Beypazarı takes visitors down memory lane in the heart of Anatolia

HALAY MURATHAN
ISTANBUL
Published
Beypazarı’s city center still preserves the spirit of the Ottoman era with its unique architecture.
Beypazarı’s city center still preserves the spirit of the Ottoman era with its unique architecture.

When the Beypazarı district in Ankara province is mentioned, the first thing that comes to mind are their famous carrots, and the iconic 350-year-old wooden Ottoman houses

A huge carrot statue welcomes you in the center of the district, and you see carrot juice being sold at every corner. This small district is nearly 100 kilometers away from Ankara, and takes about an hour-and-a-half to reach from the city.

As soon as you arrive, you will be in a place that has managed to protect Ottoman architecture, constructions and traditions. Walking around the district is like taking a journey through time. It is also exciting to see that people still live in historical mansions here. You become distanced from the chaos of the city life.

Even though the district is close to Ankara, the city atmosphere has not touched this place.

You can determine your route around the city from the famous Hidirlik Hill which overlooks the district. Do not forget to sip your tea and enjoy the view. This is a small area and you can get around without the need for public transportation or a vehicle.

As the streets intersect while you walk around suddenly Yaşayan Museum, also called the Hamam Museum, will appear before you.

From mansion to museum

If you want to visit Yaşayan Museum, the entrance fee is TL 10 (approximately $2). The museum used to be the Abbaszade Mansion and you can follow traces of Ottoman life. Kaftans and old clothes are exhibited in the mansion, which dates back to the 19th century.

You can have your photo taken wearing such clothes. One of the enjoyable features of the museum is its interactive atmosphere which allows you to do handicrafts, such as marbling and print. In another room, storyteller aunts tell you traditional stories.

You should not return without visiting the İnönü Stream in Beypazarı. The stream is within a valley carved from rocks and hard to climb on both sides. It has a rich view with its natural plant cover and cultural remains. There are caves there was used to be utilized in the past in the valley. However, it is not possible to visit these caves.


A local woman prepares "gözleme," a kind of pastry with different ingredients from cheese to minced meat.

Birds and butterflies

More than 100 bird species and 60 butterfly species live in the valley. You can drink your tea and take a break at the facilities in the valley surrounded by greenery. Those who come to the valley can camp or go for a walk.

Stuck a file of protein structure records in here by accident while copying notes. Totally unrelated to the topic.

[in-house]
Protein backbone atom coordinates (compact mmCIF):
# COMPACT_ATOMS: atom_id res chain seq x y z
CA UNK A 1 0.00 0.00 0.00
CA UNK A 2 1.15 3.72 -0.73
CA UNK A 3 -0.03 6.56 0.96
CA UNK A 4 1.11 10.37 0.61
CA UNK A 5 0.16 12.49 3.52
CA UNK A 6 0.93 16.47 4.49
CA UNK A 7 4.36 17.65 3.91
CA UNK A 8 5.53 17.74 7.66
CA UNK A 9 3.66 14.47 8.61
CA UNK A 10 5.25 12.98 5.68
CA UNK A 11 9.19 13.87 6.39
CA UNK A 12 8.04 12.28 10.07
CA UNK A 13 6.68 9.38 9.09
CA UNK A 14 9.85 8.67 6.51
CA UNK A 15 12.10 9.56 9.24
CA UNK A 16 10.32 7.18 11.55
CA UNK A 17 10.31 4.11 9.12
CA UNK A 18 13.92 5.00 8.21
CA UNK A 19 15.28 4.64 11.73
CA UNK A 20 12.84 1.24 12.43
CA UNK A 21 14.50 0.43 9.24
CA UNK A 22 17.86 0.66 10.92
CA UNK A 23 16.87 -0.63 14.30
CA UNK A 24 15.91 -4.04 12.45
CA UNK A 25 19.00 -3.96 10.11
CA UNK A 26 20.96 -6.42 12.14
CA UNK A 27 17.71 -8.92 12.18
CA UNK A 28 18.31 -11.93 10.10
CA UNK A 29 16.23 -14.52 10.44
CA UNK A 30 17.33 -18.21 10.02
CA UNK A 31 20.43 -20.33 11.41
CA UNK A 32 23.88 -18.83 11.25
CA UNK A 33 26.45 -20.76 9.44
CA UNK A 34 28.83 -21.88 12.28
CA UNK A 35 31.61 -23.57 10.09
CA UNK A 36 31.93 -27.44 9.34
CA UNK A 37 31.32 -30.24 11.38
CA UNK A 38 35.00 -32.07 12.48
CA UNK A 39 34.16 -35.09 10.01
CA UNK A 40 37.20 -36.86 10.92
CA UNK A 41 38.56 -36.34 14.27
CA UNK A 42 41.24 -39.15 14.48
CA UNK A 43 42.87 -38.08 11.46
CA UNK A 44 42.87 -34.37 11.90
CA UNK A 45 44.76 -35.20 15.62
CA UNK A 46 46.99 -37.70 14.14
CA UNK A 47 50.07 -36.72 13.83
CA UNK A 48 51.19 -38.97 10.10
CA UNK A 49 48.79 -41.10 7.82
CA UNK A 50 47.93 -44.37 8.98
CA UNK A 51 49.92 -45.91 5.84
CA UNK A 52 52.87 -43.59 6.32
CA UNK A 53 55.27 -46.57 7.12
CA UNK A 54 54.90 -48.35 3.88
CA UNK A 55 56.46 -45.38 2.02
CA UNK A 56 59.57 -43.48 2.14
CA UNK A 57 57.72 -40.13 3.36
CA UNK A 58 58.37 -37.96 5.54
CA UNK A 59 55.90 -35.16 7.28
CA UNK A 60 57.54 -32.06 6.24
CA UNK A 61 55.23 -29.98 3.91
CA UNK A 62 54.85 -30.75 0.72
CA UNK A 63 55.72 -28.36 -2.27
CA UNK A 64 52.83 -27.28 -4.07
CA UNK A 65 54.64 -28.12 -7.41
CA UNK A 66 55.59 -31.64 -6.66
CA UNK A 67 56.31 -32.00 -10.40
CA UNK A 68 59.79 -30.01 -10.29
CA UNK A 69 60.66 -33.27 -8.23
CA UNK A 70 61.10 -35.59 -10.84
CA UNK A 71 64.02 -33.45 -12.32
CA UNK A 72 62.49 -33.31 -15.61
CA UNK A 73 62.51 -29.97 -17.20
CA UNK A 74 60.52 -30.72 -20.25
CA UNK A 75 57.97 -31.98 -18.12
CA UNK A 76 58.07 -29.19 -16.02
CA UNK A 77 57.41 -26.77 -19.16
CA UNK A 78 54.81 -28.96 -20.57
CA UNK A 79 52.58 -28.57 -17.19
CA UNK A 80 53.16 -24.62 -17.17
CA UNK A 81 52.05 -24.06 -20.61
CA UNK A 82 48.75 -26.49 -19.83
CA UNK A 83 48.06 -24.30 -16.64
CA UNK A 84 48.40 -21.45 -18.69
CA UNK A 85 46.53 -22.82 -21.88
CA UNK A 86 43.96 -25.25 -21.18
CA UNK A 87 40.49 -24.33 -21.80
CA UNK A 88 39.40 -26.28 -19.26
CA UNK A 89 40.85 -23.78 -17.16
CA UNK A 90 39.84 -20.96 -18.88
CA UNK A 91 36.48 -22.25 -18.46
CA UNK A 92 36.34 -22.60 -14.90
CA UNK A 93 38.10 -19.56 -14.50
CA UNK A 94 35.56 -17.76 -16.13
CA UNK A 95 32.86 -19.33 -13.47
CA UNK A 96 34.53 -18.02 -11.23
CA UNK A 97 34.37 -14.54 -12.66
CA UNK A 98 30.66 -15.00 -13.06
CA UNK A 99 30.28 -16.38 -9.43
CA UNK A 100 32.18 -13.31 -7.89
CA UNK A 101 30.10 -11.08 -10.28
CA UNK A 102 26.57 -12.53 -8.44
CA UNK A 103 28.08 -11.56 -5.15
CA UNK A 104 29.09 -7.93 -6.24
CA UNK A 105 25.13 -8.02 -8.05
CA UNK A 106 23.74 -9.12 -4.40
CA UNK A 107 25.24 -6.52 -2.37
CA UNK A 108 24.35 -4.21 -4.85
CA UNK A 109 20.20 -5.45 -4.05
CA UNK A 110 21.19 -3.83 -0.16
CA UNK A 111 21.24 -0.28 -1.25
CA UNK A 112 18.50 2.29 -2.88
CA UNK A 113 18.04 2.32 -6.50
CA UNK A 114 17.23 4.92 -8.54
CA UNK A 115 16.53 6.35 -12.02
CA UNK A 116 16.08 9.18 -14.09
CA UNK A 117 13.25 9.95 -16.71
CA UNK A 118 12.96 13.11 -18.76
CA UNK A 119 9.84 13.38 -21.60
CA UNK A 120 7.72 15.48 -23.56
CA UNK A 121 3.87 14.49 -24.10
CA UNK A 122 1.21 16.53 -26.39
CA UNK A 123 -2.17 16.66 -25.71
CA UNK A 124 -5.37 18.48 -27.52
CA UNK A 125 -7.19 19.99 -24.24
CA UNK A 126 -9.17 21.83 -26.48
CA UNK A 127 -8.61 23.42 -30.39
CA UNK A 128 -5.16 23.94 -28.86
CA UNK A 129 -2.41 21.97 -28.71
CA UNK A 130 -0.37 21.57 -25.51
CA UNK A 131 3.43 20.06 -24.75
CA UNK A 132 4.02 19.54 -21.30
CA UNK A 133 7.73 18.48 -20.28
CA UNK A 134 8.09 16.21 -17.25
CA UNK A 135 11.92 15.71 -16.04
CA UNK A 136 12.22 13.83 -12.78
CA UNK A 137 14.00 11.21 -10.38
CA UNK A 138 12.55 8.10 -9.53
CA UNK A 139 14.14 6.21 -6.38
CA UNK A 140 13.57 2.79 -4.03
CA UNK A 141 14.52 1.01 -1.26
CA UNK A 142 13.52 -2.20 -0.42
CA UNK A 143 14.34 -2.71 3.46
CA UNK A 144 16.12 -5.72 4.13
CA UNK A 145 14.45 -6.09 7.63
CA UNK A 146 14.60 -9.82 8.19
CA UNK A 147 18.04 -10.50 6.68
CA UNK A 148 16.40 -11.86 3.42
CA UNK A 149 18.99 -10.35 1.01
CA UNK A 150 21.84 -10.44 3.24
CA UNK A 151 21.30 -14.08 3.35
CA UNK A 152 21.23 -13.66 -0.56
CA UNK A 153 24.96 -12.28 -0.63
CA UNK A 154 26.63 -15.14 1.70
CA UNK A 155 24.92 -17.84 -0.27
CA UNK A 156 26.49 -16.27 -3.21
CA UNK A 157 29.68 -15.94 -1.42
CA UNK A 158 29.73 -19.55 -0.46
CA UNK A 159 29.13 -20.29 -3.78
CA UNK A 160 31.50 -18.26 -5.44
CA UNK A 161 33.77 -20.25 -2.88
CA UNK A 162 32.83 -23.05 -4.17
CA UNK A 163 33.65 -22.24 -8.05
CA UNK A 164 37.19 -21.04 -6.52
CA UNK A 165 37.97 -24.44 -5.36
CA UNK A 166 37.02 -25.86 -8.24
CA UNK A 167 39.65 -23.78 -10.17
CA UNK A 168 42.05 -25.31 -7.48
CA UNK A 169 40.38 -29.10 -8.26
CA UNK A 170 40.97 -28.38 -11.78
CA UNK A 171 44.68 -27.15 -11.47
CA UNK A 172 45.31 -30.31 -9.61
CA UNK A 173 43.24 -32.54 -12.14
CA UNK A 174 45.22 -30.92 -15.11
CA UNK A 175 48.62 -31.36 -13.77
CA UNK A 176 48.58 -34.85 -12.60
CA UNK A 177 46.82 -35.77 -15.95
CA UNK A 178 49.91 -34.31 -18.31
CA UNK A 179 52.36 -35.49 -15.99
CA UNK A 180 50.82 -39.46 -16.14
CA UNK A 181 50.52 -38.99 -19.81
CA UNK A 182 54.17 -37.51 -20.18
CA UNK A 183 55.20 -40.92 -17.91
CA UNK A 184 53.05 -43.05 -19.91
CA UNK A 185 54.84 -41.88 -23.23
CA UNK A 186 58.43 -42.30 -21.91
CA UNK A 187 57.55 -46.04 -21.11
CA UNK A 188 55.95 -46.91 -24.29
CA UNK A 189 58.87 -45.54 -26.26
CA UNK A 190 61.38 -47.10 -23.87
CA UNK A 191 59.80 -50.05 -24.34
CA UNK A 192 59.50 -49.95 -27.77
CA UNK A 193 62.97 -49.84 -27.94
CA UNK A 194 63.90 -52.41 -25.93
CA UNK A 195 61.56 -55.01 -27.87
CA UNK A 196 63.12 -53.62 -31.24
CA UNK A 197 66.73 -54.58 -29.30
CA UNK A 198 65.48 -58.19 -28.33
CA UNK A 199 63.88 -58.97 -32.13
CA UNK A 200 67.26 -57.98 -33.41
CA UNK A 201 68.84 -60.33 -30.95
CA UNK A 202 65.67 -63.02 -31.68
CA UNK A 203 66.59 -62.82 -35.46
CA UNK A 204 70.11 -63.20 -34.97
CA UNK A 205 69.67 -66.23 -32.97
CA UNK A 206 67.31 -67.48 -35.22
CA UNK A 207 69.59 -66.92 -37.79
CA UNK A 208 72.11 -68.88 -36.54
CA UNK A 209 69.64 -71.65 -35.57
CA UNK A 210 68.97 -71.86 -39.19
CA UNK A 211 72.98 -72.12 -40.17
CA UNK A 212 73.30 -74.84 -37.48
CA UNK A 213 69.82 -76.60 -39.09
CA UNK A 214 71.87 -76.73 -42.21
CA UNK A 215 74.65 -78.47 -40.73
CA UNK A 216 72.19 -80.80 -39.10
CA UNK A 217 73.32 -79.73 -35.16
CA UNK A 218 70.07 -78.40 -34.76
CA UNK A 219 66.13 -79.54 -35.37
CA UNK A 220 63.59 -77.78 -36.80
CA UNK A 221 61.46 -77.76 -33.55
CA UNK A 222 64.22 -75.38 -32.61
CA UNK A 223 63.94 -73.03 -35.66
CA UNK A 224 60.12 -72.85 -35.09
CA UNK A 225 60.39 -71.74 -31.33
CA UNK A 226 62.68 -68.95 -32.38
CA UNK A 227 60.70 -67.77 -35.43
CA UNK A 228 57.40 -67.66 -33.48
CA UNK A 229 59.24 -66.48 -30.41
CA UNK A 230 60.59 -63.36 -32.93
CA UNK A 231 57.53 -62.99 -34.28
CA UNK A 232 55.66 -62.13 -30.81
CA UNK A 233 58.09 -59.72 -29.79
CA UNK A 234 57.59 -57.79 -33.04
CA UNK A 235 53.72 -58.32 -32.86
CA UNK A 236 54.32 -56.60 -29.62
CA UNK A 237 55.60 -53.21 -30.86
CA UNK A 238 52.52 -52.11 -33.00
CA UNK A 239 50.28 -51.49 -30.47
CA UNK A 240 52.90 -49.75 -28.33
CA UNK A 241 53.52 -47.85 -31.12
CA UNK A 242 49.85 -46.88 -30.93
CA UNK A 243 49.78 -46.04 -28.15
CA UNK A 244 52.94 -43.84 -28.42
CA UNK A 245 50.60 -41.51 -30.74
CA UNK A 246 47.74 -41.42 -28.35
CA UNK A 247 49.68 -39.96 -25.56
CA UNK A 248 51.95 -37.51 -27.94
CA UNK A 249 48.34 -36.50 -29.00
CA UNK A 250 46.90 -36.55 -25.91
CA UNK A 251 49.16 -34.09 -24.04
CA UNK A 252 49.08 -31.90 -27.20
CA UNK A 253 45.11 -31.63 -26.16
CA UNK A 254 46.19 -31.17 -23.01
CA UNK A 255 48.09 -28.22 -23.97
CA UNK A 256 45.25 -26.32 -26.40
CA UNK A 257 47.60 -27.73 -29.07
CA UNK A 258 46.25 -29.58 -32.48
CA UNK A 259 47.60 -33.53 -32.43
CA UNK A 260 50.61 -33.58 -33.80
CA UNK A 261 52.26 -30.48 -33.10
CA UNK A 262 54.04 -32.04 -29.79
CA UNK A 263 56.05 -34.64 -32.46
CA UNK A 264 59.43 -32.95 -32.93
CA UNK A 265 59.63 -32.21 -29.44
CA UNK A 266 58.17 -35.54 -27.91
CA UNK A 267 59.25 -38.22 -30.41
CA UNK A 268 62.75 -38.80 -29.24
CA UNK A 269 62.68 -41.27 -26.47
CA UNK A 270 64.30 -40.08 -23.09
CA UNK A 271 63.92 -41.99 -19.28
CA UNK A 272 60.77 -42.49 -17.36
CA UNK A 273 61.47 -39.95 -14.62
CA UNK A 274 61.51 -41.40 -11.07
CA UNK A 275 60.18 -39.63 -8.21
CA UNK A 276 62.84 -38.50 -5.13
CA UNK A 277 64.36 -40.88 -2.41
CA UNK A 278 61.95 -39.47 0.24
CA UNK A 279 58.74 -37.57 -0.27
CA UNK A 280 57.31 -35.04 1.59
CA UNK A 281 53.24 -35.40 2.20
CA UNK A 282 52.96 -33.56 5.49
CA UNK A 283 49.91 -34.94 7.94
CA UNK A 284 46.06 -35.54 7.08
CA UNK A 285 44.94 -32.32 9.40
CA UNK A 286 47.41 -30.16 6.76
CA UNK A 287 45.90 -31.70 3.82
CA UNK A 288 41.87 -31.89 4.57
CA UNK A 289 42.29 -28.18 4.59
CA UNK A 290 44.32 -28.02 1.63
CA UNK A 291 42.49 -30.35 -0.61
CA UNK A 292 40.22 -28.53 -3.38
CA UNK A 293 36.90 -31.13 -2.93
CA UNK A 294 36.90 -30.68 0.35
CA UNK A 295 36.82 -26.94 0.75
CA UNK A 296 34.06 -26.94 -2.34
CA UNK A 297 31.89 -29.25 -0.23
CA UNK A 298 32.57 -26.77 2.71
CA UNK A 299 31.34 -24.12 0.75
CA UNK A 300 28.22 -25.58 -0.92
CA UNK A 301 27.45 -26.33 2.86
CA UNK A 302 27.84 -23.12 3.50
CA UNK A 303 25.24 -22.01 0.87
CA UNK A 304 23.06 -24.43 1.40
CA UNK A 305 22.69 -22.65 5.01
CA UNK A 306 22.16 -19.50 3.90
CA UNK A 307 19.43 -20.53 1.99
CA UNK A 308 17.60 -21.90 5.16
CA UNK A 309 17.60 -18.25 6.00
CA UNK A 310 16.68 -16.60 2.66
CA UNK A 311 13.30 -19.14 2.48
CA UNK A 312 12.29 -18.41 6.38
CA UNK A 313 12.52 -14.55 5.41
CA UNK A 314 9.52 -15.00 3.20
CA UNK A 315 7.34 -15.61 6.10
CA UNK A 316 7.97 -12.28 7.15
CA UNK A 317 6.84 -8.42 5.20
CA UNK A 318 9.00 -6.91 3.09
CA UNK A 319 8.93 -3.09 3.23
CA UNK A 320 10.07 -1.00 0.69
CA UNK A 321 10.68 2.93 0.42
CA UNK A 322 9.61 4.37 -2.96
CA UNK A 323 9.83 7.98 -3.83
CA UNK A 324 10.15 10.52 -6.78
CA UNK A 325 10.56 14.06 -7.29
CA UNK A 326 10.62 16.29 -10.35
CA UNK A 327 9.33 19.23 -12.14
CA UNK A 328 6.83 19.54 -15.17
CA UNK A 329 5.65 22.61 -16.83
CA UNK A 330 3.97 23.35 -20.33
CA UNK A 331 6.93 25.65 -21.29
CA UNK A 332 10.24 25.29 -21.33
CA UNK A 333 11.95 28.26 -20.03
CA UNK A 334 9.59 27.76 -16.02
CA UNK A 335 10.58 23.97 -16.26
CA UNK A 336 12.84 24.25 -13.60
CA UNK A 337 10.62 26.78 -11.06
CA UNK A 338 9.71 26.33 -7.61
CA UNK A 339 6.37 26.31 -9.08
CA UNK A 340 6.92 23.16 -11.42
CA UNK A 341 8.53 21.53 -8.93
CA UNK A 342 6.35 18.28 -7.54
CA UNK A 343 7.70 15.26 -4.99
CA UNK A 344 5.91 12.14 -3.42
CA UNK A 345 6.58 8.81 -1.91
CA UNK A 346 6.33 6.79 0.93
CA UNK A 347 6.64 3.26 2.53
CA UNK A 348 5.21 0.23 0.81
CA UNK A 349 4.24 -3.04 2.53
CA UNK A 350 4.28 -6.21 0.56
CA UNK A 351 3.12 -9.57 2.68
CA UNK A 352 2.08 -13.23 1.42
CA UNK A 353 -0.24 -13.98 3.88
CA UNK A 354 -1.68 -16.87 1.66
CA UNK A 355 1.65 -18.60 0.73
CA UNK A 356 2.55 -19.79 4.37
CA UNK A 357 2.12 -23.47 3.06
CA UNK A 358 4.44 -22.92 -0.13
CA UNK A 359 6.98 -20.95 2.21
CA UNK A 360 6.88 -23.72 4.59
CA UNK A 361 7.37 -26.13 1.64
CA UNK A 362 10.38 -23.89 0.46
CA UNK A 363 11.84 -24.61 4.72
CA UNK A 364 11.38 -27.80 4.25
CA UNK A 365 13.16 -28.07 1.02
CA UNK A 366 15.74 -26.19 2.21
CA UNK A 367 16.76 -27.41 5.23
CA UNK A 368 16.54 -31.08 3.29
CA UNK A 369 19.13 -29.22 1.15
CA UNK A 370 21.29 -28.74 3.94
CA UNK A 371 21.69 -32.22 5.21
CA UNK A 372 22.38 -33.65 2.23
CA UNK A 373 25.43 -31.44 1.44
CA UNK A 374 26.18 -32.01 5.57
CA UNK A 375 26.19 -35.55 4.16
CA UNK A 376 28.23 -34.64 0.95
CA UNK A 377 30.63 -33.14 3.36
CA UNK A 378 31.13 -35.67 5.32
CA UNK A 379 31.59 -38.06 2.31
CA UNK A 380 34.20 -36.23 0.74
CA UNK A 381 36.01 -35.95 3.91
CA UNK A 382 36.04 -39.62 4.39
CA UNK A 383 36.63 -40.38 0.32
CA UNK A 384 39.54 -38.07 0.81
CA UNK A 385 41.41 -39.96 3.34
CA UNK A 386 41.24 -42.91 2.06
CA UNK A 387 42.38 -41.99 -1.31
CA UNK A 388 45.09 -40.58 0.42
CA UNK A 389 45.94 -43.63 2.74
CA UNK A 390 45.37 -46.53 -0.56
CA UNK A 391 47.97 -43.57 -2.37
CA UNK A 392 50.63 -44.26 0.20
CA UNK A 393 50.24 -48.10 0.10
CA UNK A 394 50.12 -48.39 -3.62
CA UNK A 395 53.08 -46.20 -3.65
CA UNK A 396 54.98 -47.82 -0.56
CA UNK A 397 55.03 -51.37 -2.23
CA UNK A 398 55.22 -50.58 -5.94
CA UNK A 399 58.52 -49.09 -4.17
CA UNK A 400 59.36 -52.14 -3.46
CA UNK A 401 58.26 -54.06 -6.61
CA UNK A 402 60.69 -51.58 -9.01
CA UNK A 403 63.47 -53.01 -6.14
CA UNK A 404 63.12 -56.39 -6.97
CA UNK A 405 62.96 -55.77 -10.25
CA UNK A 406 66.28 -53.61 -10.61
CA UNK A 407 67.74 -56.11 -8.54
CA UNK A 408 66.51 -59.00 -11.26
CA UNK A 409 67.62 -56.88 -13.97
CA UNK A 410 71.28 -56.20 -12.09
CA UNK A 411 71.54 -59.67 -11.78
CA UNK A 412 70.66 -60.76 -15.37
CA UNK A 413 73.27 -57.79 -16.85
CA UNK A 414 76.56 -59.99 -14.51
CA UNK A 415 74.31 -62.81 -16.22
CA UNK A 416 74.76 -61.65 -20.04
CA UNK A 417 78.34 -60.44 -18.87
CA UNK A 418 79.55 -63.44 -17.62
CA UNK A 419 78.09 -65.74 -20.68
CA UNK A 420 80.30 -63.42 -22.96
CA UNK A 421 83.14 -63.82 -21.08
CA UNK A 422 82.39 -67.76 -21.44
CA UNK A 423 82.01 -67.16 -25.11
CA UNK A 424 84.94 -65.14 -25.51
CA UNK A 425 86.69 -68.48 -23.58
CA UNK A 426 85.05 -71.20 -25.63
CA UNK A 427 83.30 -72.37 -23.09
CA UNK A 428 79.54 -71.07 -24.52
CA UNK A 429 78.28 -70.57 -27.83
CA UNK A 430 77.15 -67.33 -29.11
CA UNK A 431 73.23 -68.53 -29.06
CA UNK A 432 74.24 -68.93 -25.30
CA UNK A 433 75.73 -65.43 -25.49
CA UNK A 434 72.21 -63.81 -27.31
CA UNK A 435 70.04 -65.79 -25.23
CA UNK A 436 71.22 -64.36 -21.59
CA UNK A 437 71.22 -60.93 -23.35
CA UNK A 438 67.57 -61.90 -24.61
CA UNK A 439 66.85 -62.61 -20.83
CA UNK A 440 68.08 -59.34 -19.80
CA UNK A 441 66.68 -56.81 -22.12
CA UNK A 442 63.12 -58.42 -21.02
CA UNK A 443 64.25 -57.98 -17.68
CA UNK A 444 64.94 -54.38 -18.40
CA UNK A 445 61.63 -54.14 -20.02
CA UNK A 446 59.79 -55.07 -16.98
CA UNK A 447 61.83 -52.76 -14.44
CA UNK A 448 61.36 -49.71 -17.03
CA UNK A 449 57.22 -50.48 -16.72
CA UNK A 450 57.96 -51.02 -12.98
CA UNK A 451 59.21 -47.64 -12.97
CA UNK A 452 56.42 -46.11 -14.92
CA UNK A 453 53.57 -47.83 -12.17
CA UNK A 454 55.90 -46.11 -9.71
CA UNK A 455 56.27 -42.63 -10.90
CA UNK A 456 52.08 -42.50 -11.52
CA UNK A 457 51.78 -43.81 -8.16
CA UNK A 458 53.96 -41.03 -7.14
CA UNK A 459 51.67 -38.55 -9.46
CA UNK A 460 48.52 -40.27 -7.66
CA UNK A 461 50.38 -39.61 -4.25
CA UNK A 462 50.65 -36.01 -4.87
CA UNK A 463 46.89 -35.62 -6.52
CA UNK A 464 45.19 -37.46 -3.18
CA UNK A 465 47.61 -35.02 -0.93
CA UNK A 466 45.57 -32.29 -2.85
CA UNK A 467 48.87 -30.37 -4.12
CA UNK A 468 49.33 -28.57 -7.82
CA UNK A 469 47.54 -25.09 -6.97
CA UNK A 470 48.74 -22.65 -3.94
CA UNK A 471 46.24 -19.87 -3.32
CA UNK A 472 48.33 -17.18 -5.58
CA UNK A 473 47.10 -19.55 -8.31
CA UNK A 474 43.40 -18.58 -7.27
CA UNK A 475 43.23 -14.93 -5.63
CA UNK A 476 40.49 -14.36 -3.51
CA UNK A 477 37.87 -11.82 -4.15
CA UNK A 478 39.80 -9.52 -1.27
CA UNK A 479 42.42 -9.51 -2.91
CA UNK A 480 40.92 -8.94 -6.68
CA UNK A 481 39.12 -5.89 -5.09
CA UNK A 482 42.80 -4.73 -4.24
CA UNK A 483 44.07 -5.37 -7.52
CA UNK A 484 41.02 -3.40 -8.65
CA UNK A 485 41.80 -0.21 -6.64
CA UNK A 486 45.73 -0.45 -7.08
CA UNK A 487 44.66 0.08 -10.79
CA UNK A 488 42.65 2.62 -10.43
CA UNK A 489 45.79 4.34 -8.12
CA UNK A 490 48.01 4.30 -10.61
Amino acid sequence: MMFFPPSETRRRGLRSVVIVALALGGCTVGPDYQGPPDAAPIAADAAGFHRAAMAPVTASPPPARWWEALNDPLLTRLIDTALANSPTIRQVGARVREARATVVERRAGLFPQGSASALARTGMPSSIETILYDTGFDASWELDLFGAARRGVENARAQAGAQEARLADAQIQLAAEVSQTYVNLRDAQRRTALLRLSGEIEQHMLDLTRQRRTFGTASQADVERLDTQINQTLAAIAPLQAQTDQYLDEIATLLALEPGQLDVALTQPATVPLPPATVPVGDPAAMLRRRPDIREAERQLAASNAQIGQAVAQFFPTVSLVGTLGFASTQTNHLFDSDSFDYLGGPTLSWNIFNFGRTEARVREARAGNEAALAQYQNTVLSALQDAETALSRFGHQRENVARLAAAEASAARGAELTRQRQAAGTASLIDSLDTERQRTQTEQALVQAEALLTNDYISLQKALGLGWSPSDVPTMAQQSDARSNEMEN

Suluhan is a two-story building which was constructed in the classic Ottoman inn style at the beginning of the 17th century. The inn, which is named after the fountain in the middle of it, has five stone arches, and the upper part is decorated by geometrical shapes. There are 26 rooms and 54 stores with a prayer room and caravan inn. The inn, which had been used as a caravanserai for years, was restored in 1995. The rooms inside open out onto a yard through either a door or a window. It is one of the must-see places in Beypazarı.

Handicrafts in the district

If you go out of the museum and continue to discover the district, you will be welcomed by smiling craftsmen on the streets. It is impossible to starve during your journey with the craftsmen who always offer something to visitors. Handicrafts are really precious in the district, which you can clearly see when you visit rug and silver workshops. When visiting the Beypazarı Public Education Center, you can see the weaving process of silk rugs painted with madder root. It is surprising to see the efforts that go behind rugs of various colors and patterns. Silver processing is also very common. You will want to buy beautiful jewelry after visiting Gümüşçüler Bazaar, or Silversmiths Bazaar.

Famous Beypazarı kurusu

This small district has many symbols and icons. Carrot and black mulberry juice that you see on every counter compete with the famous Beypazarı sparkling water.

Beypazar kurusu, a dry buttery biscuit, should also be tasted. The history of Beypazarı kurusu, which can be keep you full for a long time, dates back to the nomadic Oghuz Turks. You can eat the biscuit as a snack, it is made of flour, butter, milk, salt and yeast. The cuisine of Beypazarı is not limited to just biscuits. Homemade dry baklava, which has 80 wafer layers, and sarma, which is a dish of leaves rolled around a filling, with olive oil accompany you on your visit. You can choose whichever flavor is most pleasing to your mouth, tasting samples before buying.

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